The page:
He is back in form, with a victory in Houston in tow, after injury kept him out of consideration in 2016. His Ryder Cup legend is well-established: A 72.2 winning percentage, on a 12-4-2 record, is the best of any European in history with more than five matches. His zenith came at Medinah in 2012, as five straight birdies to conclude Saturday four-ball clinched an unlikely win to set Europe up for their Sunday miracle.


    Perhaps the most controversial selection on either roster, last year's Masters champion endured an awful summer in which he produced just one top-10 finish since March and missed the cut in all four Majors. His best Ryder Cup work came more than a decade ago, when he went 14-6-4 in his first five appearances, highlighted by winning 41/2 points in a 2004 road win at Oakland Hills. In this decade, he is just 5-5-3, with a break-even mark in all three editions.


  • Friday morning four-ball pairings

  • 2.10pm (Singapore time): Brooks Koepka/Tony Finau (USA) v Justin Rose (Eng)/Jon Rahm (Esp)

    2.25pm: Dustin Johnson/Rickie Fowler v Rory McIlroy (Nir)/Thorbjorn Olesen (Den)

    2.40pm: Jordan Spieth/Justin Thomas v Paul Casey (Eng)/Tyrrell Hatton (Eng)

    2.55pm: Patrick Reed/Tiger Woods v Francesco Molinari (Ita)/Tommy Fleetwood (Eng)

"I don't know what it was acoustically, but they were so close together that it was reverberating. It was so loud," he said. "This week will be exactly like that but the decibels will be up a little higher."

While the 80-time PGA Tour winner has not won a Ryder Cup match since a 4 and 3 victory over Italy's Francesco Molinari eight years ago, he has fond memories of Le Golf National, having clinched the World Amateur Team Championship there in 1994.

The 42-year-old is also hoping to arrest his Ryder Cup slide, having played on only one winning team - 1999's Battle of Brookline when the Americans made a record last-day fightback - in seven attempts.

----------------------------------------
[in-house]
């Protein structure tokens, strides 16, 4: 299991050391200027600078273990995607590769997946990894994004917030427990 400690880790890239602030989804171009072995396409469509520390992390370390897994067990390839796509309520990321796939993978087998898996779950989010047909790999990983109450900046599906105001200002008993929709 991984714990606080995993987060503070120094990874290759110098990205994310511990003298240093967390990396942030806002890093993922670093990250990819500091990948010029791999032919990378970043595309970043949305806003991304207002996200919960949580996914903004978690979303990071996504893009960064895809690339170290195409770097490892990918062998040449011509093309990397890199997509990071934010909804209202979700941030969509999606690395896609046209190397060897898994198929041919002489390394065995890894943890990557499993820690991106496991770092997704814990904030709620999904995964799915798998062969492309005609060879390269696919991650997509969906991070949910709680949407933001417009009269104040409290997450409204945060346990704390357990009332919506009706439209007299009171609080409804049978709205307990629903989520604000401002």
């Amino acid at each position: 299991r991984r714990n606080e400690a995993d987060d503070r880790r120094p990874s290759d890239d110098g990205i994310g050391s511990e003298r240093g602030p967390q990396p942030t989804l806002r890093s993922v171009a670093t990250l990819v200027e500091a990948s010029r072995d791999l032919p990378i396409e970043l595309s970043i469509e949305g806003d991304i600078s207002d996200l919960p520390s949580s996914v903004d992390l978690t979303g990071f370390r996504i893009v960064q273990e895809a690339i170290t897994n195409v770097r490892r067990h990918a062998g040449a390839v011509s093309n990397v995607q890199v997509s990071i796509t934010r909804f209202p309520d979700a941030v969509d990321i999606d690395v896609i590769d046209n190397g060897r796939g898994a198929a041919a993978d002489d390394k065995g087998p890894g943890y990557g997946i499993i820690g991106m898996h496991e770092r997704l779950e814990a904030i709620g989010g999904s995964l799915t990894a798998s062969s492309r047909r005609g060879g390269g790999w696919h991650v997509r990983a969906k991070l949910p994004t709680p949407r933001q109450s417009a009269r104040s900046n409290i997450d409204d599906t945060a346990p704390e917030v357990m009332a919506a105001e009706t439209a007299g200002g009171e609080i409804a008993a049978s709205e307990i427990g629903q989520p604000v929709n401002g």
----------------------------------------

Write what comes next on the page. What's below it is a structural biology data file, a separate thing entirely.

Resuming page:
"Haven't done well," Woods admitted. "My overall Ryder Cup record, not having won as a player since 1999, is something that hopefully we can change. We haven't won as a US squad here in 25 years on foreign soil, so hopefully, that will change this week, as well."

Given the longevity of Woods and Phil Mickelson at the top, Jordan Spieth does not feel they will be affected by the "scar tissue" from the long wait for an away win.

Still, their teammates know how much a road victory would mean to the duo. "It would be a dream to be a part of that," said two-time Masters champion Bubba Watson.

"I'm pretty sure Tiger and Phil would start crying if they did win. And I'll probably cry too."

And the US team have turned to National Basketball Association great Michael Jordan for advice on how to deal with vocal home fans in their bid to break the jinx abroad.

"He talked about how he didn't hear the crowd. It's kind of the same thing," three-time Major champion Brooks Koepka said yesterday. "I took that as he couldn't wait to shut them up... you might hear a few boos, but the quieter they are, you're kind of laughing inside."


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A version of this article appeared in the print edition of The Straits Times on September 28, 2018, with the headline 'So loud but it's awesome'. Print Edition | Subscribe